The children have gone to their other parents, and the windows are open. It is cool this Michigan night, and we are fresh off the humidity of Delaware beach week, where the air is thick and heavy with moisture, and the salt scent of the ocean hovers over our every breath.
I love our annual week at the beach. And then, once home, I love the sound of the silence.
It is an unusual and wonderful thing to love your life. Yes, there are days when I must admit, I don’t. But thankfully, they are few and far between.
Most days, I awaken knowing something wonderful lies in wait for me. Even if with it comes stress or aggravation or I don’t get it right the first time.
Most days, I am grateful for all the gifts my parents, and my grandparents, laid for me to have this easy life.
And mark my words, it has not been entirely easy.
But I lifted myself and my beautiful children from the ashes of dashed dreams and built a life worth living. A life where I notice the sunshine and the fresh air and the sounds of birds.
We rolled up our driveway today after a dozen hours on the road. The children were happy, if tired. They had mostly been kind to one another and to us on the long journey, and my husband, musty from sitting for so many hours, wasn’t too exhausted from doing all the driving.
Shaya and I went to the garden to see what had grown in our absence. We found giant yellow zucchinis, ready for us to pick. We found long tasty green beans and bright red round tomatoes. We found the pumpkin plant’s leaves all the way across the garden and peeking out the top of the fence.
We found the cucumber flowers abundant and bursting with yellow in its own corner. The radishes are done for, having grown higher than expected and too crowded (our fault) to yield more fruit.
But we are happy.
The kitchen counter holds seven huge zucchinis and isn’t it lucky the menu planning for the coming week included zucchini!
In Delaware, cousins descend from Pennsylvania and Virginia and Maryland and Washington, D.C., all together in three big houses at the shore.
We spend Sunday night and Tuesday night dining together in big celebratory meals with creative flair. We sang happy birthday to my soon-to-be 85-year-old father-in-law, and we remarked about the coming 80th birthday of an uncle.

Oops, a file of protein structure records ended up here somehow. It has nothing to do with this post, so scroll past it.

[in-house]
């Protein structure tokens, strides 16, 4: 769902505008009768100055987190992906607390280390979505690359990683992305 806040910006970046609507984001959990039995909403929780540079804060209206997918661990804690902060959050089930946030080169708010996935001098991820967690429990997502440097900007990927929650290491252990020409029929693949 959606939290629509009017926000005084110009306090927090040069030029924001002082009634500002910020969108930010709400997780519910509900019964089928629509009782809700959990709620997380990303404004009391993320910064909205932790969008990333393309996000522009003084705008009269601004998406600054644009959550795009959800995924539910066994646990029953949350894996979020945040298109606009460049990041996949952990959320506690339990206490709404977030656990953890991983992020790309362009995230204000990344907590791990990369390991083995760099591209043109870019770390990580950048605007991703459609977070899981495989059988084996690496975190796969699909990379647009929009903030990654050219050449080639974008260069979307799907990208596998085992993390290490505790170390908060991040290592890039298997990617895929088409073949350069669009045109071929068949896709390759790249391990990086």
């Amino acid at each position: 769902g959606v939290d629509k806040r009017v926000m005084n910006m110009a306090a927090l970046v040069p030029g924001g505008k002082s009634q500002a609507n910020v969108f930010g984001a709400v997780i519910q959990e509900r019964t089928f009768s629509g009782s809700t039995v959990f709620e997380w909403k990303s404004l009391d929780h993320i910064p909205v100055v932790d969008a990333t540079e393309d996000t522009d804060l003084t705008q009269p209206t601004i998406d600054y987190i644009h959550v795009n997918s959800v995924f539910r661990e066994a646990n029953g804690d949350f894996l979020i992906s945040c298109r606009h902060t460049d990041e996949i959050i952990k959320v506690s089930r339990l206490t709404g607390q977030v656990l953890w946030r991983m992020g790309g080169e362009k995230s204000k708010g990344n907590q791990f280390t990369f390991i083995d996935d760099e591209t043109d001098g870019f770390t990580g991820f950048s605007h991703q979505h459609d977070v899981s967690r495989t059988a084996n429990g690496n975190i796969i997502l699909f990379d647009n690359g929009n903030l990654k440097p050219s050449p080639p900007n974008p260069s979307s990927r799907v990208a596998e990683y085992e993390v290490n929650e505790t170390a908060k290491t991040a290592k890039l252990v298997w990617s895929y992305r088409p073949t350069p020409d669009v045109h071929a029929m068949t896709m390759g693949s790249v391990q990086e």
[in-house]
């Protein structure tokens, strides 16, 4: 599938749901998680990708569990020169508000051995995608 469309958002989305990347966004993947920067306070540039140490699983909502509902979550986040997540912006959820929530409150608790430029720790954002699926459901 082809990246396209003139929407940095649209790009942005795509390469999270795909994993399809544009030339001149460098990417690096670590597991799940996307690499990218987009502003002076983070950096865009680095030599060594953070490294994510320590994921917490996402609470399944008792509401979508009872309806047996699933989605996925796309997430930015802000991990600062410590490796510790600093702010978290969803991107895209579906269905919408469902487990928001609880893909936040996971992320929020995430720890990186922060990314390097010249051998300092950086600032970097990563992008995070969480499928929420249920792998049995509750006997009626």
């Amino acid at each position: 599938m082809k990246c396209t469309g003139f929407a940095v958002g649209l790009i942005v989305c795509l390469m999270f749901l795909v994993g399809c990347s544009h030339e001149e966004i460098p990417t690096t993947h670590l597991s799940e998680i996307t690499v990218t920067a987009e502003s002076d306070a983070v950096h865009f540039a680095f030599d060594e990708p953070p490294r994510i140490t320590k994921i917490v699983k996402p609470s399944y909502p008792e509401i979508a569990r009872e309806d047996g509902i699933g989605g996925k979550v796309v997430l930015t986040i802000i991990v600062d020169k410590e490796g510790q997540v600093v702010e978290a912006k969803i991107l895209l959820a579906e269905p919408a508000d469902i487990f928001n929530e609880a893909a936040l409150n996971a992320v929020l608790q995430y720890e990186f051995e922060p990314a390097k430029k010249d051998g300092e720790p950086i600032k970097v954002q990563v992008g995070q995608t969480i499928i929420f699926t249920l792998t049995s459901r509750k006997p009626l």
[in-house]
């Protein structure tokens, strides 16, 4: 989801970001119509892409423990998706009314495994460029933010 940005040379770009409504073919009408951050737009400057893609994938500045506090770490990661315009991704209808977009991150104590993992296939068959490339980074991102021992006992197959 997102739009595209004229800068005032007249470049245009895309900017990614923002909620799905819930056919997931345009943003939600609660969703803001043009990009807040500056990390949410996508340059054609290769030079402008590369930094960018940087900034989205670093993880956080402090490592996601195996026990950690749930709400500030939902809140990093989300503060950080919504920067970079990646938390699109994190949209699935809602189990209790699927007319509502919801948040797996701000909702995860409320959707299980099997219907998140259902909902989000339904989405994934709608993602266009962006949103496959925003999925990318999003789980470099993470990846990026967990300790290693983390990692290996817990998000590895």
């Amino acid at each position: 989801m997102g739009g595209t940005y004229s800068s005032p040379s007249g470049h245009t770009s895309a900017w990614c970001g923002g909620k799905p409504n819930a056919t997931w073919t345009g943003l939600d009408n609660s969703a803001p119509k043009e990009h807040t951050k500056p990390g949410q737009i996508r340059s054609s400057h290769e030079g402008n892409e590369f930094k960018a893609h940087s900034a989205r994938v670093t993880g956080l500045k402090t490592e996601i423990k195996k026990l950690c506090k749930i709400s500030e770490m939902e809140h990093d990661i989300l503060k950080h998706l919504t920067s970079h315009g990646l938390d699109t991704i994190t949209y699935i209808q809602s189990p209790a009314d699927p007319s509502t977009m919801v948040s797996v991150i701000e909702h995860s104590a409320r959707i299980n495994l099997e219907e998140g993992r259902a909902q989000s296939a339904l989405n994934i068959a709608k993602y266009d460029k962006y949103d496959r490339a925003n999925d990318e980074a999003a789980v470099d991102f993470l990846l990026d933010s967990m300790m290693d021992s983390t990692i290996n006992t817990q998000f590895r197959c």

On the beach each morning, we found each other and set up a line of folding chairs under colorful umbrellas. I bought a sunhat to protect my skin under 50 SPF and the waves were so mellow and easy that we plowed into the surf every single day and bobbed up and down, back and forth, in the lovely green-blue water.
Some days, the kids and I returned to the beach for a late afternoon swim. One evening, too. The water is different at different hours of the day, and this morning, at 6:55 a.m., we ventured silently onto the matted sand after a long night of howling rainstorms.
We walked wordlessly, still sleepy, melancholy over leaving, to the point where the water met the sand, and there, the kids granted me a few pictures of sun-kissed smiles and tan arms slung around one another’s backs.
And as we drove away, we lingered in the stories and the late-night talks, the games of flashlight tag on the beach with older cousins leading the way, the sleepovers and the silliness with cousins of a similar age.
We were so glad for having been there.
All good things are only good because they must come to an end. All year long, we anticipate this week with excitement and we plan for what it will be like when we are once again all together.
We like each other’s pictures all year long, imagining how sweet it will be when we can sit together and smile into easy conversation.
The reality is just as good as the fantasy, in this case. The moments picture-perfect, as beautiful and shiny as memories.